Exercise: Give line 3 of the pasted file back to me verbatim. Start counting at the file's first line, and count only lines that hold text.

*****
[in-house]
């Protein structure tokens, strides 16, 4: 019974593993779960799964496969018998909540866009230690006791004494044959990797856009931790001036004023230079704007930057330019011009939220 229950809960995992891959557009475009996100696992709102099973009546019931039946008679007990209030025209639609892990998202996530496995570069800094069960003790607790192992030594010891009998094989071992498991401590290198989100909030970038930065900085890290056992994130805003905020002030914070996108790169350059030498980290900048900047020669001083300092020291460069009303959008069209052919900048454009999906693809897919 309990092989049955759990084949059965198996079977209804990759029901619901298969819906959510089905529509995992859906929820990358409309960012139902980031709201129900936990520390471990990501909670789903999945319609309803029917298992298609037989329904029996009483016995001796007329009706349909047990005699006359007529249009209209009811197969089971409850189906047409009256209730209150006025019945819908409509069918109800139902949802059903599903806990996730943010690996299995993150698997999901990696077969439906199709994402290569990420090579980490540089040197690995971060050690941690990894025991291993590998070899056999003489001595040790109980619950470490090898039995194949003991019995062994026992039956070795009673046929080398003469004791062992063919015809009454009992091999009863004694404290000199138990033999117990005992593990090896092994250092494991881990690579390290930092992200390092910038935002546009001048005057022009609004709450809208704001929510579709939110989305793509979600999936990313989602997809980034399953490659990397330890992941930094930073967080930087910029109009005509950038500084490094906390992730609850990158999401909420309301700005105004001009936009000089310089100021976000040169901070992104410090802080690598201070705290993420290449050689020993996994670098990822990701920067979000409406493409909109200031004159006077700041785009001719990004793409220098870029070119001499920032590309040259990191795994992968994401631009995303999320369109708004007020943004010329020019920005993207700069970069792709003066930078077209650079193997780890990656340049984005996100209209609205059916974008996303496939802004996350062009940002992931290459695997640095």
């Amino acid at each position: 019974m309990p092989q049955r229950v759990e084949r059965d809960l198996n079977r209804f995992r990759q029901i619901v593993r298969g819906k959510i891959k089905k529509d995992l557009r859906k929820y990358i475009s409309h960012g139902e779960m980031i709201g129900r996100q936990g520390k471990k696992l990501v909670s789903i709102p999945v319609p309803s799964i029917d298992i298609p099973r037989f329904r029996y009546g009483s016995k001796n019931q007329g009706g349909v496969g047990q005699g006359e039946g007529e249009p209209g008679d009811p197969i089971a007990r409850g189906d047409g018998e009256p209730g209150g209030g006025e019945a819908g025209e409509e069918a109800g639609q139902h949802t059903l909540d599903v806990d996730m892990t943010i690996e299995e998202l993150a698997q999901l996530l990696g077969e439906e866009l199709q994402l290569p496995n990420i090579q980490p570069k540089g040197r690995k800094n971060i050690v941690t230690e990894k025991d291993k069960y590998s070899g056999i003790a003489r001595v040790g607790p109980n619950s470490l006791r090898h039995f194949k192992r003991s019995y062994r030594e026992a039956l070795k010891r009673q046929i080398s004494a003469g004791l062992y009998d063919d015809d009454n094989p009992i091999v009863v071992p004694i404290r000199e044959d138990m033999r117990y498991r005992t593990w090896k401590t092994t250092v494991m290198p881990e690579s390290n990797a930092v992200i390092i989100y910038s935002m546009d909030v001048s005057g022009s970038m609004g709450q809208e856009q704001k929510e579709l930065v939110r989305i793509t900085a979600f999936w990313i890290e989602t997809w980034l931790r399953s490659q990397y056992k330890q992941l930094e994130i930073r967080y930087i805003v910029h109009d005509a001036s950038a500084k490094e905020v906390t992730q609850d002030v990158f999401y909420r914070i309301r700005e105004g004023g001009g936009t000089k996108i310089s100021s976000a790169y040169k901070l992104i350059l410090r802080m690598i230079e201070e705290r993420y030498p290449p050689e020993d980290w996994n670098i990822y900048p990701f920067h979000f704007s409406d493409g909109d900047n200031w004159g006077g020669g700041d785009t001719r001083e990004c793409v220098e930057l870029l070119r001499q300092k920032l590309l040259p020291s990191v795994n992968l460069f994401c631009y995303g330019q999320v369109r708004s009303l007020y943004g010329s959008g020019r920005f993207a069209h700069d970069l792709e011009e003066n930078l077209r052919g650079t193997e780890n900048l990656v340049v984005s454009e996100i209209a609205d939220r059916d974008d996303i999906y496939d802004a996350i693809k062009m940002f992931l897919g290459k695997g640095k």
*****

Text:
């Amino acid at each position: 019974m309990p092989q049955r229950v759990e084949r059965d809960l198996n079977r209804f995992r990759q029901i619901v593993r298969g819906k959510i891959k089905k529509d995992l557009r859906k929820y990358i475009s409309h960012g139902e779960m980031i709201g129900r996100q936990g520390k471990k696992l990501v909670s789903i709102p999945v319609p309803s799964i029917d298992i298609p099973r037989f329904r029996y009546g009483s016995k001796n019931q007329g009706g349909v496969g047990q005699g006359e039946g007529e249009p209209g008679d009811p197969i089971a007990r409850g189906d047409g018998e009256p209730g209150g209030g006025e019945a819908g025209e409509e069918a109800g639609q139902h949802t059903l909540d599903v806990d996730m892990t943010i690996e299995e998202l993150a698997q999901l996530l990696g077969e439906e866009l199709q994402l290569p496995n990420i090579q980490p570069k540089g040197r690995k800094n971060i050690v941690t230690e990894k025991d291993k069960y590998s070899g056999i003790a003489r001595v040790g607790p109980n619950s470490l006791r090898h039995f194949k192992r003991s019995y062994r030594e026992a039956l070795k010891r009673q046929i080398s004494a003469g004791l062992y009998d063919d015809d009454n094989p009992i091999v009863v071992p004694i404290r000199e044959d138990m033999r117990y498991r005992t593990w090896k401590t092994t250092v494991m290198p881990e690579s390290n990797a930092v992200i390092i989100y910038s935002m546009d909030v001048s005057g022009s970038m609004g709450q809208e856009q704001k929510e579709l930065v939110r989305i793509t900085a979600f999936w990313i890290e989602t997809w980034l931790r399953s490659q990397y056992k330890q992941l930094e994130i930073r967080y930087i805003v910029h109009d005509a001036s950038a500084k490094e905020v906390t992730q609850d002030v990158f999401y909420r914070i309301r700005e105004g004023g001009g936009t000089k996108i310089s100021s976000a790169y040169k901070l992104i350059l410090r802080m690598i230079e201070e705290r993420y030498p290449p050689e020993d980290w996994n670098i990822y900048p990701f920067h979000f704007s409406d493409g909109d900047n200031w004159g006077g020669g700041d785009t001719r001083e990004c793409v220098e930057l870029l070119r001499q300092k920032l590309l040259p020291s990191v795994n992968l460069f994401c631009y995303g330019q999320v369109r708004s009303l007020y943004g010329s959008g020019r920005f993207a069209h700069d970069l792709e011009e003066n930078l077209r052919g650079t193997e780890n900048l990656v340049v984005s454009e996100i209209a609205d939220r059916d974008d996303i999906y496939d802004a996350i693809k062009m940002f992931l897919g290459k695997g640095k």